Congressman Lee Zeldin announced to Comsewogue teachers, parents and students on Sunday that he is working on a way to reduce state testing, amid a renewed local push against the standardized exams.
The Student Testing Improvement and Accountability Act, which Zeldin (R-Shirley) is co-sponsoring, has “strong bipartisan support,” he told the crowd at Comsewogue High School. “This legislation would roll back state-mandated testing to pre-No Child Left Behind levels.”
The federal No Child Left Behind Act of 2001 required states to create assessments for basic skills in select grade levels. Before the controversial No Child Left Behind, New York State students were tested in both English language arts and math in three different grades, for six total tests. Now students take those exams each year in grades three through eight.
The Student Testing Improvement and Accountability Act aims to reduce the number of tests to previous levels — so they would be administered once in grades three to five, once in grades six through nine and once in grades 10 through 12 — based on the belief that it would allow for more curriculum flexibility, giving students more time to learn and helping to nurture their creativity.
Gina Rennard, a Comsewogue parent and wife of school board trustee Rick Rennard, has had her children “opt out” of the standardized tests, something many parents have done in opposition to the Common Core Learning Standards and linked state tests.
“These tests are developmentally inappropriate,” Gina Rennard said. “The grades for these tests come out after the students have already gone onto the next education level, therefore the tests have no bearing on their education plan. So why are we torturing them?”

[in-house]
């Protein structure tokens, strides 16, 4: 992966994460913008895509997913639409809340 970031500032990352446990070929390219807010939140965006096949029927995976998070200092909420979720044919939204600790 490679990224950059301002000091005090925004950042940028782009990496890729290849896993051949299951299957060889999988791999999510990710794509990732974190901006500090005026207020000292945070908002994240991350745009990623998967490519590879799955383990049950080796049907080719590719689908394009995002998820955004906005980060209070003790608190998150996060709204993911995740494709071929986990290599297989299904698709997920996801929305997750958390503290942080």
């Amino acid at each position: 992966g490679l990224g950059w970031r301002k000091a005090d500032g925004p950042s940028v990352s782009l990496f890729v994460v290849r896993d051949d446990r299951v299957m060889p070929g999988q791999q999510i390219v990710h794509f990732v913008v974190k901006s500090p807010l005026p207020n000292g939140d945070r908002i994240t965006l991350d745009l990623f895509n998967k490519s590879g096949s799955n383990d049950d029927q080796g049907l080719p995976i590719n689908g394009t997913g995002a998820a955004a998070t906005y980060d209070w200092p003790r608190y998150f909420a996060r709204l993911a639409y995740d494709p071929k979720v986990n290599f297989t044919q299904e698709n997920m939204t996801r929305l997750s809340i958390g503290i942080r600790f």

Superintendent Joe Rella hosted the press conference, and said the only goal of testing is “to put public schools out of business and have [charter schools] for profit, because there is nothing about improvement here.”
Rella said he will not stop fighting for change.
The gathering came just a couple of weeks after Rella and Comsewogue school board members considered a proposal to refuse to administer state exams unless the state delivered more education aid and reduced the weight of student test scores on teacher and administrator evaluations. But after the idea created buzz in the community, the officials nixed the proposal on the advice of legal counsel.
State Education Law gives the education commissioner power to remove school officials from office if they willfully disobey rules or regulations, and withhold state aid from schools where such action takes place.
Patchogue-Medford Superintendent Michael Hynes said at the event that the pressure on both students and teachers is far too intense.
“If you look at countries whose education systems are performing well, they are doing the opposite of what we’re doing right now,” Hynes said. The crowd roared in agreement.
Jennifer Jenkins moved her family to Comsewogue because of the schools, but said she is no longer confident in the education her kids are getting.
“To have so much of the curriculum based on the testing forces the teachers to focus on standardized testing as a part of the year’s goal,” she said. “Then the teachers have less of an opportunity to build their own curriculum around what’s best for their individual students.”
Zeldin said he is optimistic about the bill’s future in Congress.
“This is where you hold your elected officials accountable, and we will make sure we are doing everything within our power up in Albany and down in Washington to do it on behalf of these kids.”